Your business and climate change
We can help your business to understand and adapt to the impacts of climate change – and become a responsible business that plays its part in Scotland’s transition to a low carbon future.
Climate change will lead to changes in technology, law and markets that have been described as comparable in scale to the industrial revolution.
Your business will be faced with significant new risks, responsibilities and opportunities. How will you be impacted and what should you be doing now?
Climate change creates risks to both the safety and soundness of individual firms and to the stability of the financial system. These risks are already starting to crystallise and have the potential to increase substantially in the future.
Mark Carney, Governor at Bank of England
Climate Emergency Training
Carbon Management Services
National Award for Environmental Excellence®
How will climate change impact my business?
Climate change is already impacting everyone in Scotland. Below are some of the risks and opportunities for the Scottish business community.
Scotland’s climate is already changing. Temperatures have increased, sea levels have risen and rainfall patterns have changed with increased seasonality and more heavy downpours. These changes are projected to continue and intensify in the coming years. They will impact our infrastructure, health, food supply, water supply and natural environment. In the last 12 months, business premises in Scotland have experienced overheating and flooding while transport has been disrupted by flooded tunnels and sagging power lines. Find out more about how these changes will impact businesses at Adaptation Scotland, which is funded by the Scottish Government to help businesses and communities prepare for a changing climate.
The Scottish Parliament passed a new Climate Change Act in 2019 with the aim of ending Scotland’s contribution to climate change within a generation. Along with similar UK legislation, this will drive significant future changes to legislation in a number of key areas including building standards, efficiency requirements for plant and equipment, vehicle standards, emissions reporting requirements and waste management. The recent ruling on the expansion of Heathrow Airport by the Court of Appeal demonstrates the far-reaching impact of climate change legislation on ‘business as usual’ in the UK.
Meeting Scotland’s new emissions standards will require a new industrial revolution. In the coming years there will be widespread and significant changes to many of the technologies that we rely on every day including energy generation and distribution, transport, building, urban planning, food production, land use and material use and recovery. Adapting to these new technologies will need careful research, significant investment and the development of new workforce skills. An international task force led by Mark Carney and Michael Bloomberg concludes that as new technology displaces old systems “winners and losers will emerge from the ‘creative destruction’ process”.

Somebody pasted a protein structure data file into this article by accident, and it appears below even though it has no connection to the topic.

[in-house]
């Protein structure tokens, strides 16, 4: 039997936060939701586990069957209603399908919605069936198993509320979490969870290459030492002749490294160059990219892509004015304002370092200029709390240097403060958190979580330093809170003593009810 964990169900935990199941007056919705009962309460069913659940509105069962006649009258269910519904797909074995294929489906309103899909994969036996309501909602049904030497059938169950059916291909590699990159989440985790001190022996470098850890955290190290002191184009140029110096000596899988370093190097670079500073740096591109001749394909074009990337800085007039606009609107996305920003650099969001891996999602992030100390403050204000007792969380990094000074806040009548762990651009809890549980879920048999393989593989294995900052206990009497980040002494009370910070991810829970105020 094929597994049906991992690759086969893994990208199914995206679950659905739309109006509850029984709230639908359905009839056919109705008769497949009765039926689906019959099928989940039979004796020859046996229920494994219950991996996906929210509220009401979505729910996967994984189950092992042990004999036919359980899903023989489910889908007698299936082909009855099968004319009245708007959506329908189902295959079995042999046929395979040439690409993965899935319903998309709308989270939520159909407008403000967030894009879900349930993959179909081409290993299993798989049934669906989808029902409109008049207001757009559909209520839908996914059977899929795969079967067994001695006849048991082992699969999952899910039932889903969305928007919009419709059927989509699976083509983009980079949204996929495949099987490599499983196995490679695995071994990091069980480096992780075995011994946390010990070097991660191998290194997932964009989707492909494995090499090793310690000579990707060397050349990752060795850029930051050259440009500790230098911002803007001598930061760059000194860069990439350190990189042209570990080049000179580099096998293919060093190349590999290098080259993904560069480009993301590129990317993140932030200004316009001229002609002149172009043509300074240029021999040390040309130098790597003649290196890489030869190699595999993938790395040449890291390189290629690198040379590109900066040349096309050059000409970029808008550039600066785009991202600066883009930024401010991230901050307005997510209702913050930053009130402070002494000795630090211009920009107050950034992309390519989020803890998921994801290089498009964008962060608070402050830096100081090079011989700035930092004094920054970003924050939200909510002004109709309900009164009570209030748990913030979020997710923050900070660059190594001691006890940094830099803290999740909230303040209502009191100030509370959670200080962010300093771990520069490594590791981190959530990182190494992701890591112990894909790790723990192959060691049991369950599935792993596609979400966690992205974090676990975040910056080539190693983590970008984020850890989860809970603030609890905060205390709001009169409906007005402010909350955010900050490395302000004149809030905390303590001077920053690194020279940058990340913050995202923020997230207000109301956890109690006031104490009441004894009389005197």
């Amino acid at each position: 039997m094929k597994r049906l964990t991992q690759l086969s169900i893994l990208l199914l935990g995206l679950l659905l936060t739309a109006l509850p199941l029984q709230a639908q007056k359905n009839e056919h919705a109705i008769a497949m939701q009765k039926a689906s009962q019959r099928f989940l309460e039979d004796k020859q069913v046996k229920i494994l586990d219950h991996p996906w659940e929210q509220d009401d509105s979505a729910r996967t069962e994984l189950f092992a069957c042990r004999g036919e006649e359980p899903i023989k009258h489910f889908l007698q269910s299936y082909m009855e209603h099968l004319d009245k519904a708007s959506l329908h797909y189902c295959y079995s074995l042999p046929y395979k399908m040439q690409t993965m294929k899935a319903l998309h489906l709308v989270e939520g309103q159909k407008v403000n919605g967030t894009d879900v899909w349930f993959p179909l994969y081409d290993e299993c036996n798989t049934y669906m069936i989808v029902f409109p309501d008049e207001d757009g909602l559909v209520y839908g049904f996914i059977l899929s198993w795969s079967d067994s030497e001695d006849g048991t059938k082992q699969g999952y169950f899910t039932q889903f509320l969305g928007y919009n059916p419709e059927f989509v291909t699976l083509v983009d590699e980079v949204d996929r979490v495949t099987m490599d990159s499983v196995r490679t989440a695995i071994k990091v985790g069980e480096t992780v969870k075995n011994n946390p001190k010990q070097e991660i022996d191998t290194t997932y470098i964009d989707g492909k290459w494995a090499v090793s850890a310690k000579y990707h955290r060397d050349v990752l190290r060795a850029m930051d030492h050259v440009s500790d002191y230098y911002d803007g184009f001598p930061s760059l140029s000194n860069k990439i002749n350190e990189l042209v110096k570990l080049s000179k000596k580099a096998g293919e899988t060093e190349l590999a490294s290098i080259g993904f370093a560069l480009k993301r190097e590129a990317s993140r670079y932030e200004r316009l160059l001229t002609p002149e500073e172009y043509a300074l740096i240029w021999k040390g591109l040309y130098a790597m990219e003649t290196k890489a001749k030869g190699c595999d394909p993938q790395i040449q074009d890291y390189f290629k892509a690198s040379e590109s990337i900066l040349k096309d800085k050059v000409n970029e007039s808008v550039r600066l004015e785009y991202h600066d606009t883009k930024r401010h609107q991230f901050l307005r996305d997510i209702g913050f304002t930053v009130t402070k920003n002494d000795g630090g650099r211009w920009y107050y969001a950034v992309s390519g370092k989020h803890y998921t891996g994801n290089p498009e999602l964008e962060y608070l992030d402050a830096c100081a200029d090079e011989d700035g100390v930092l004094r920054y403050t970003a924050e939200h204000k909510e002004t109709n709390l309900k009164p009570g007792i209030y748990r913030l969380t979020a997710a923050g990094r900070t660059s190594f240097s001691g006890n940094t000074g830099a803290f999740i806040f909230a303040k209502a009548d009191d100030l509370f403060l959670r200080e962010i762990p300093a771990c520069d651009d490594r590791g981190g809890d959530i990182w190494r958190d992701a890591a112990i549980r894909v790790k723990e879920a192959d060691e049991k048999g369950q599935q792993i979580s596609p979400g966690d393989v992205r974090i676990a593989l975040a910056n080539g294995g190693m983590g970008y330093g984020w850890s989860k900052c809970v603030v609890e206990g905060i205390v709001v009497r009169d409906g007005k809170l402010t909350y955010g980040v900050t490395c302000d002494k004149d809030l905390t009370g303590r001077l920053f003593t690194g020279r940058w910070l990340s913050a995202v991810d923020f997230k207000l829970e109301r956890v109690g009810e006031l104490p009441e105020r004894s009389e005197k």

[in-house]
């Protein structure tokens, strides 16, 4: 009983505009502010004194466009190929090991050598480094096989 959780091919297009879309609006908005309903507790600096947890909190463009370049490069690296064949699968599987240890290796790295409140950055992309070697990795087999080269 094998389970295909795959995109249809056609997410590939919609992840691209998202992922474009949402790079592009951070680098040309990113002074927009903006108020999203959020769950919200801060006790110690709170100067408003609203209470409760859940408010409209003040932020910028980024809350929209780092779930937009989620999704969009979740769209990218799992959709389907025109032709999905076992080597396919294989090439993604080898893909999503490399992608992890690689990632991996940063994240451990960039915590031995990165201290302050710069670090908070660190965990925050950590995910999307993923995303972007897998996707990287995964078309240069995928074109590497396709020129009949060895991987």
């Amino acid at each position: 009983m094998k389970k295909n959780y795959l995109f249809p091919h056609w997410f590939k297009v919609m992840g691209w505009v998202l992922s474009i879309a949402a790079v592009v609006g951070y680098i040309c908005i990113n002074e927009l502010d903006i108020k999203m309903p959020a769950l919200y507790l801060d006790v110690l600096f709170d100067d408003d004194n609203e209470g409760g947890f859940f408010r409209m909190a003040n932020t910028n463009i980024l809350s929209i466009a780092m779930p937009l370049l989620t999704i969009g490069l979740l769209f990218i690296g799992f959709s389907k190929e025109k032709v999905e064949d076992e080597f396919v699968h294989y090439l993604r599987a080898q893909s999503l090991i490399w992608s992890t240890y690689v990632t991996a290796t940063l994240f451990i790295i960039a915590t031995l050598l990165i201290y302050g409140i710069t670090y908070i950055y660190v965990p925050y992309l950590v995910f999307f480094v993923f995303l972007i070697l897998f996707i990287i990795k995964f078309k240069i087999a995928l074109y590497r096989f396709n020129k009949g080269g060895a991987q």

Climate change will lead to significant and complex shifts in supply and demand for many commodities, products and services as a result of shifts in technology and legal frameworks as well as increased consumer concern feeding through to purchasing choices.
The 2018 Scottish Government household Survey found that 65% of Scottish adults “view climate change as an immediate and urgent problem.” As customers and employees become more concerned about climate change, businesses are recognising the need to manage reputational risk and demonstrate responsible climate behaviours.
Reducing emissions requires improved resource efficiency, not just in relation to energy but also to the management of materials, water and waste. Doing things differently can also increase staff productivity. For example, increased flexible working and use of video conferencing for meetings reduces transport emissions and staff travel time. Although initial investment may be required, longer-term business running costs can often be reduced.
The move towards decentralised clean energy sources and improved storage capacities presents businesses with opportunities to generate their own energy or to access lower cost energy from local producers.
Product and service opportunities
Businesses that innovate and develop low emissions products and services are likely to improve competitiveness and find new markets and customers. For example, in Scotland, public procurement will increasingly specify low emissions products and services. Globally, it is anticipated that there will be an increase in the availability of finance to develop new low emissions products and services.
Staff recruitment and retention
Climate change is a significant concern for Scotland’s young people, including new graduates. Increasingly the most talented young employees will want to work for businesses that are demonstrating responsible climate behaviours and leading the way to a low carbon future.
The finance sector is already asking global investment funds to voluntarily disclose their climate-related risks. It is likely that this form of reporting will develop and extend and that companies that can demonstrate their ability to adapt and respond to climate change will be in a stronger position to access long term finance.